Secrets Are Bad for Your Marriage -- Trust Me, I Know

privacy in marriageThere's a lot of talk about what you should and shouldn't do in front of your spouse -- and how much privacy to give each other in marriage. The truth is, the best marriages I know have very low expectations when it comes to all that.

If that seems counter to everything you've ever heard about "two becoming one in marriage," it is. But also, it isn't.

Two DO become one when they commit to spend the rest of their lives together. But no one is expecting two different people to blend into one another so completely that neither is a whole person anymore. The reality is, marriage is compromise and more than that, it's an endless exercise in truth-telling. If you can't be yourself in front of your spouse -- the one you live with and see day in and day out, the one who sees sides of you no one else ever will -- then who can you be yourself with? 

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Sharing Passwords

For some, cheating might be intercourse with another woman. For others, it might be chatting with an old girlfriend. For me, and in my marriage, it's hiding things from each another, period. That means that everything from his chat with his old girlfriend to my flirtation with the guy at the grocery store is on the table. And I wouldn't have it any other way.

Even so, some things ARE private. We don't share email or Facebook accounts, for instance -- or passwords. I don't even know how to get into his email (and wouldn't dream of doing so), and his work computer is his own. And I am 100 percent sure he has never read my texts or even considered looking at my emails.

Could I if I wanted to? Sure. Early in our relationship, more than 13 years ago, my husband did some things that made me not trust him -- and so for the first year or so we were together, I was on him like a hawk. It was awful. For both of us.

I checked his messages constantly, made him tell me all the women he was friends with, wouldn't let him have female friends, and made him dispose of every photo of past girlfriends.

In retrospect, I was a psycho. It's a wonder we stayed together.

As the years have gone by and he has proven that those early days were an anomaly rather than a reflection of his true self, my trust has grown. And my need to check up on him has gone down.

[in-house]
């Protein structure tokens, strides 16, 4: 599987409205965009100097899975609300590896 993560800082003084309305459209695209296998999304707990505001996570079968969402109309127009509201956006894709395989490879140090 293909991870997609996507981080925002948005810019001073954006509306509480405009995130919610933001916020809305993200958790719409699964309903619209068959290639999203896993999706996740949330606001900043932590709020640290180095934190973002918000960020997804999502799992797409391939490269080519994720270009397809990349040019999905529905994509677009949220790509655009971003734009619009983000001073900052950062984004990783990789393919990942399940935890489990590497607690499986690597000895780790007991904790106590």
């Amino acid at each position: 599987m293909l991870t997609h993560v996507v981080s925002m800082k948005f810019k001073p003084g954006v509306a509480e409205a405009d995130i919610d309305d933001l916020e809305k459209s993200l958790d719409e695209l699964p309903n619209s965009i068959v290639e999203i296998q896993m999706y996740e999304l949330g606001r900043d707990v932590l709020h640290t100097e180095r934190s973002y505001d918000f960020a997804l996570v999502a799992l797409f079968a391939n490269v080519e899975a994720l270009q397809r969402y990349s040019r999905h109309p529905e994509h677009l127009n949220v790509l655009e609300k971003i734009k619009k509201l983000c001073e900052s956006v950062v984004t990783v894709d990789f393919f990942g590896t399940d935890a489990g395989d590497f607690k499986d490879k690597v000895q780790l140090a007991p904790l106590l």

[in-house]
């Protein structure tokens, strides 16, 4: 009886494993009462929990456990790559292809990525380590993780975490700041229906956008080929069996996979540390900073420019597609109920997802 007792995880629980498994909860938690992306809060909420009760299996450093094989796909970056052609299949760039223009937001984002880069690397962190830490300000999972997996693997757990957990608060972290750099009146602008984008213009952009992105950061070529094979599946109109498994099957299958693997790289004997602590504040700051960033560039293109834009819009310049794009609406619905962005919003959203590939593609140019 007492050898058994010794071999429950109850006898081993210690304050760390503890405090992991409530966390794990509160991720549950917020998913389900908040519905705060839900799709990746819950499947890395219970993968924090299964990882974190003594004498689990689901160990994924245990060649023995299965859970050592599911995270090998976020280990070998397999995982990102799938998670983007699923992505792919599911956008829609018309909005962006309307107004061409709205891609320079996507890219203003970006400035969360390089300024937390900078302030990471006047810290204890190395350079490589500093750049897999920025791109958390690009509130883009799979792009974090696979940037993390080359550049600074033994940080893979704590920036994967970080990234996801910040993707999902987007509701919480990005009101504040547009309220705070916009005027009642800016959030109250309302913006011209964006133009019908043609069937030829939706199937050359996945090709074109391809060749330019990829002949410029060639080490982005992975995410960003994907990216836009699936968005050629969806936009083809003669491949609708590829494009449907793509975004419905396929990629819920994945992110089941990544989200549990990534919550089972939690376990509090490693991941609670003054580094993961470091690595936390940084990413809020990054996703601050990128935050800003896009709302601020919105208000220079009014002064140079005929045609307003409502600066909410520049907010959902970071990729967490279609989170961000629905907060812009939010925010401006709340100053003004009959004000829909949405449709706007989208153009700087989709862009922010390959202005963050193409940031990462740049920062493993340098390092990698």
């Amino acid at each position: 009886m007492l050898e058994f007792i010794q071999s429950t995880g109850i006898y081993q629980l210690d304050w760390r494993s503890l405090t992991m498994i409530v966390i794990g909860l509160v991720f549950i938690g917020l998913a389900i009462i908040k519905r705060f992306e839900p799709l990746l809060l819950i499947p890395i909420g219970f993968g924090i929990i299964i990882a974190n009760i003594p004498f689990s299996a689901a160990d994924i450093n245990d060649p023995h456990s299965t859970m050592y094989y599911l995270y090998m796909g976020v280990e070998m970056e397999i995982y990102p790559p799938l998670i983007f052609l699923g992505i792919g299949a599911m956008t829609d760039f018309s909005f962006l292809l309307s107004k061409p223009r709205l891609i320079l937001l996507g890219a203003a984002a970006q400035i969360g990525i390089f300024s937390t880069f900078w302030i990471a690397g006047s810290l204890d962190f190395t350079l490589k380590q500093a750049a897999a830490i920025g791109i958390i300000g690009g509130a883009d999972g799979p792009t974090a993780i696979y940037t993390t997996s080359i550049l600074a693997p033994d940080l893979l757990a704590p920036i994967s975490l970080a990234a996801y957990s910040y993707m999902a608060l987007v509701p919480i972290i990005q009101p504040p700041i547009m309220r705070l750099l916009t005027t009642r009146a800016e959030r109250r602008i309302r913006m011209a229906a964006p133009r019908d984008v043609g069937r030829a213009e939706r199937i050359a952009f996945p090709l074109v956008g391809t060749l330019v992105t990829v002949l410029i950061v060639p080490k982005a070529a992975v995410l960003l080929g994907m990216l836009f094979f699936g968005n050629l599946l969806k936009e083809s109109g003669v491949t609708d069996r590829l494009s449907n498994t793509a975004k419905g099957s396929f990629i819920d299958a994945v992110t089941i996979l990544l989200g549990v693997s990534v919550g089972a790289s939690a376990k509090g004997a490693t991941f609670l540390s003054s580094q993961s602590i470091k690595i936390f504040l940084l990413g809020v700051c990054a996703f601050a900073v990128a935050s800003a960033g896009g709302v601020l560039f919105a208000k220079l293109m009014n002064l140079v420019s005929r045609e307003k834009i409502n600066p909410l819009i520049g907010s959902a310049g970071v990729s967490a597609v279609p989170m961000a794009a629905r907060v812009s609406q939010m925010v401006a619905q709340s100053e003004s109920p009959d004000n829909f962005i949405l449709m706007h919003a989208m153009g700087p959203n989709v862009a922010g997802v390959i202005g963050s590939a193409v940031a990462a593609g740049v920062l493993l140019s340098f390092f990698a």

It's a Matter of Trust

Sure, we all have moments of doubt. We SHOULD remember that our spouses are valuable and that other women (or men) might find them attractive. It keeps us in check. But we also need to trust their commitment and love. If we don't have trust, we really have nothing at all.

My husband would never cheat on me. So why do I need to read his email? Marriages can't last without trust, and privacy is an offshoot of that.

When I think of the messages I send to my best friend every day, there is nothing in them that I wouldn't tell my husband too. But I might do it in a different way.

I might spare his feelings or say it less bluntly to his face. If he were reading my emails, he might be hurt by things he has no reason to be hurt by.

When two people come together in a union of love, it is beautiful and emotional, and all wonderful things. But it's not the end of their individuality. Nor should it be.

I remember about 10 years ago, I had been married a year and a close friend had been married two. She said: "It's normal to have some secrets from your spouse." A statement. A fact.

Secrets Are Bad for Your Marriage

But you know what? It isn't a fact. I know what she meant, but secrets -- especially important ones -- hurt each other and your marriage, just like the old children's rhyme promised: "secrets, secrets are no fun, secrets, secrets hurt someone." But privacy? That's something different. That's you feeling free to express yourself to your friend without fear of anger. That's going to the bathroom without worrying whether your husband will want to sleep with you later.

Yes, we all need privacy. It's as true for married folk as it is for singles.

He gets my heart, body, soul, and mind every day. But not my need for alone time or my email password. Those are things I'm keeping as my own.

Do you and your spouse have different privacy needs -- and how do you handle that?

 

Image © iStock.com/TatyanaGI

 

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